With three designers seeking to become the next big global fashion brand, Making the Cut gives fashionistas the chance to shop the looks.
Throughout the first season of Making the Cut, the brand competition has pushed the boundaries of what a fashion competition can be. As it has been said over and over, this Amazon Prime show is not about the best technical seamstress, the most innovative designer, or the most sellable looks. To be the next big global fashion brand, these entrepreneurs need to balance the business, the fashion and the knowledge to win the $1 million.
Spoiler Alert: If you haven’t watched Making the Cut Episode 9, please be aware episode details are revealed beyond this point.
With Tokyo a distant memory, the designers prepare to open their own pop-up shops. These little shoppable stores are an accessible preview of their 14-look runway collection. If there wasn’t enough pressure to connect with the buying customers, one designer would be cut before the finale runway. To say the stakes were high is an understatement.
Looking at the three different pop-up shops, the visuals proved that Jonny, Sander and Ester are very different designers and brands. Before even looking at the clothes on the hanger, the vibe of each store was incredibly different.
Sander had a younger, vibrant approach to his store. While there was color everywhere, one aspect really made him stand out: The idea of an in-store tailor, who would custom fit an outfit, is unique.
Although there was a slightly younger vibe, that idea of a specific look that was just for you has broad appeal. Everyone wants to feel unique. Even though they might want to have a similar vibe to their friends, everyone wants to be special.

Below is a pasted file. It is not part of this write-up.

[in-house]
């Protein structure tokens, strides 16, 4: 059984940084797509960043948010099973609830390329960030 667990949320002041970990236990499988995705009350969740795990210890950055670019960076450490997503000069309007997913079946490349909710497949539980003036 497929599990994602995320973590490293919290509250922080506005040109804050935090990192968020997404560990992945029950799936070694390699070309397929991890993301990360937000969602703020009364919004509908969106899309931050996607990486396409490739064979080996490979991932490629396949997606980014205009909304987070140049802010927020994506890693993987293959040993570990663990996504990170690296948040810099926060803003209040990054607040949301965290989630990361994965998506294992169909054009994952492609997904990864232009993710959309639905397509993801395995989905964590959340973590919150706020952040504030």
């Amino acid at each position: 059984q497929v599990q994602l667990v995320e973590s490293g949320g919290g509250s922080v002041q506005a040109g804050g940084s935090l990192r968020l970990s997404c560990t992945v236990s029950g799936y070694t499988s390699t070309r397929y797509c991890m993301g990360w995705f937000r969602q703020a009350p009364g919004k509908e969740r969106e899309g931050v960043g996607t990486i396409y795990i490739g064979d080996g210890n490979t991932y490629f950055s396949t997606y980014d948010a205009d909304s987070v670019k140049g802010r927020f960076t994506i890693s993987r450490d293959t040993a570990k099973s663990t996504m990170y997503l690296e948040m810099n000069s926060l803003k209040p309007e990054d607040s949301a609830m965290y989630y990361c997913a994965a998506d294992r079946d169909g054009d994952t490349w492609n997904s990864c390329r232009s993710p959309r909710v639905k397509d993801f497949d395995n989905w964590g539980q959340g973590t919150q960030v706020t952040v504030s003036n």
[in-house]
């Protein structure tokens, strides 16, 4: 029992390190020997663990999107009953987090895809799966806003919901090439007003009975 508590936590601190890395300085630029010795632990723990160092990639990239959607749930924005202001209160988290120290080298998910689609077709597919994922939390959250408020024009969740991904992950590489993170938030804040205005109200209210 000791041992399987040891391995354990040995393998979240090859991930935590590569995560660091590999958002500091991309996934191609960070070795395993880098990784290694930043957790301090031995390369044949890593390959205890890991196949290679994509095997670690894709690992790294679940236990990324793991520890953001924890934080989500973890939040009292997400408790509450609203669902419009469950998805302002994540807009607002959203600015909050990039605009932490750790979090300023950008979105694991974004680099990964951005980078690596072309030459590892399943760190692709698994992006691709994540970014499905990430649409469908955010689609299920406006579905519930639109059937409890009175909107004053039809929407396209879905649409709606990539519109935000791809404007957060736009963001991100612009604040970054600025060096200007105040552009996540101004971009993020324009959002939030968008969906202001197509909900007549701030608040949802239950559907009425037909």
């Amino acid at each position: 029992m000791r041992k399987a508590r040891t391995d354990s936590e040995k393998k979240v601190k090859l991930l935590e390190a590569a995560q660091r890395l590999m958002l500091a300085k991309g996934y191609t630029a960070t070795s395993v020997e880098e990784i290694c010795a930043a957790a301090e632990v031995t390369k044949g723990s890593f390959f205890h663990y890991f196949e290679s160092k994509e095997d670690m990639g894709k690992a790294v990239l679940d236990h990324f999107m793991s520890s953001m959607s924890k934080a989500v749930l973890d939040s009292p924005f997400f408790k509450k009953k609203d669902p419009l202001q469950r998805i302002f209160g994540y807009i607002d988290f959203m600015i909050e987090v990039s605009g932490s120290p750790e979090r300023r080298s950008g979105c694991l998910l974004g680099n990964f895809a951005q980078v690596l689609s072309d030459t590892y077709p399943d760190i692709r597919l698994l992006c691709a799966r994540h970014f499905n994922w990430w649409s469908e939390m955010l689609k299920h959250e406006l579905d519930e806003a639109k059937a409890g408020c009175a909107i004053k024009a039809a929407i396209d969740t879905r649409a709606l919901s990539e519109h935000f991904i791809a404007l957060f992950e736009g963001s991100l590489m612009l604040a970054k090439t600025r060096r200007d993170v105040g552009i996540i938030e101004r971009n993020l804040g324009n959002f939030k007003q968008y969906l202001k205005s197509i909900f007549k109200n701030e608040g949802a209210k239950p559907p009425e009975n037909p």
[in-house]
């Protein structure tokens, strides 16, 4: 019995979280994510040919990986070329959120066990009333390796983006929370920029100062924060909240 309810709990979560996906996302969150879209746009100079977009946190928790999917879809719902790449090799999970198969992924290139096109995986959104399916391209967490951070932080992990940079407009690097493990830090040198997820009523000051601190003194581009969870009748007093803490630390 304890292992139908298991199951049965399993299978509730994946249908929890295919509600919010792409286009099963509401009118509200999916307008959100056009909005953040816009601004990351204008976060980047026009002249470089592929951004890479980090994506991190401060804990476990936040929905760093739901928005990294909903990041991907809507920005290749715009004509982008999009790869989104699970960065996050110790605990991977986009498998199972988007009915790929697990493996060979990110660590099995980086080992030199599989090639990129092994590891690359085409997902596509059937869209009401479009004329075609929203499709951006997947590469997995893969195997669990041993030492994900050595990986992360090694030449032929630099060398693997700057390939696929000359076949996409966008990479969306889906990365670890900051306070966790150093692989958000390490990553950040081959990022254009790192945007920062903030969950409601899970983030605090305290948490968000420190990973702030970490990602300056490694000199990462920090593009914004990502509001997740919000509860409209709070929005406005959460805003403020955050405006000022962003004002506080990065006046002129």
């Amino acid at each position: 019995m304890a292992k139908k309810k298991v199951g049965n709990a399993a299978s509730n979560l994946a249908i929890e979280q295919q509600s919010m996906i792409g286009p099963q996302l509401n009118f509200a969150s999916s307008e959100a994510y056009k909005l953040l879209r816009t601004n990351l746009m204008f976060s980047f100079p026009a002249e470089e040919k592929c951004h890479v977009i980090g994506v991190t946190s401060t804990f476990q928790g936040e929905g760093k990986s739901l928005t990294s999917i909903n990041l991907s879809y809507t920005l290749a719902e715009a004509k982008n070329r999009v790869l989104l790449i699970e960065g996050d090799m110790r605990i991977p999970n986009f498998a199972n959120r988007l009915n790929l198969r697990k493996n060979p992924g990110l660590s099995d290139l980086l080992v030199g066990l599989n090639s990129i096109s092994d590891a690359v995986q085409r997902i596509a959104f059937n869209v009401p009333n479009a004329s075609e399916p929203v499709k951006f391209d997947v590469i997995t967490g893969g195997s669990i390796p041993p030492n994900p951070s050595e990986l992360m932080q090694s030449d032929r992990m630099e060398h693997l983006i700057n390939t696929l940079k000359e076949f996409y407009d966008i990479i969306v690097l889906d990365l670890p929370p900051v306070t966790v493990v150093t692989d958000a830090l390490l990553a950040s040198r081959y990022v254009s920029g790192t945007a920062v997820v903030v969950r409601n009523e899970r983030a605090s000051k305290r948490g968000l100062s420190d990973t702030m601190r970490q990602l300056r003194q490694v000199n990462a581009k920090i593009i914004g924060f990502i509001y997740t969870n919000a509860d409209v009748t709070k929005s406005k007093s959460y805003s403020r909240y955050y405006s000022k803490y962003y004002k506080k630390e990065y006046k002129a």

In some ways, Sander found the balance between his artistic flare and the commercial side. Clothes were accessible, but they still pushed the envelope. It was clear that he learned from the Making the Cut experience.
For Ester, her Berlin edgy vibe was quite apparent. In some ways, her pop-up shop looked more like an art gallery than a clothing store. Bathed in black and gold, there was a clear edge. While the sea of black had shades of color, that minimalistic look made the gold accessories stand out. In some ways, it was an invitation to reveal another side that was ready to break free.
It was interesting that Ester added some T-shirts to her collection. That idea makes her brand more accessible to a larger audience. While some fashionistas can wear that edgy vest walking down the street, other women cannot. Understanding how to balance all consumers is an important skill to have.
Lastly, Jonny’s pop-up shop looked as if it was straight from SoHo or NoHo. From the butterflies hanging from the ceiling to the aroma from his signature candles, Jonny has created a lifestyle brand, not just a fashion line.
He used this pop-up experience as a way to launch Jonny Cota. While Skingraft will always be part of his identity, it was time for him to spread his wings and fly.
After listening to the judges’ feedback all season, Jonny found his voice. It wasn’t just softening a hard edge or adding a touch of color, Jonny is finding his confidence in creating a brand aesthetic. It isn’t about catering to a “girl.” It is about a “girl” wanting to be part of his world. There is a difference.
While all three pop-up shops seemed to be very successful, it is hard to tell which one was their preference. It seemed that Heidi and Naomi were on a shopping spree. Based on the click after click, it seemed that everything was selling like hot cakes.
Which two fashion designers made the finale of Making the Cut? Who knows? The episode ended on to be continued.
Which two fashion designers do you think made the finale? Which pop-up store appealed to you the most? Tell us in the comments below!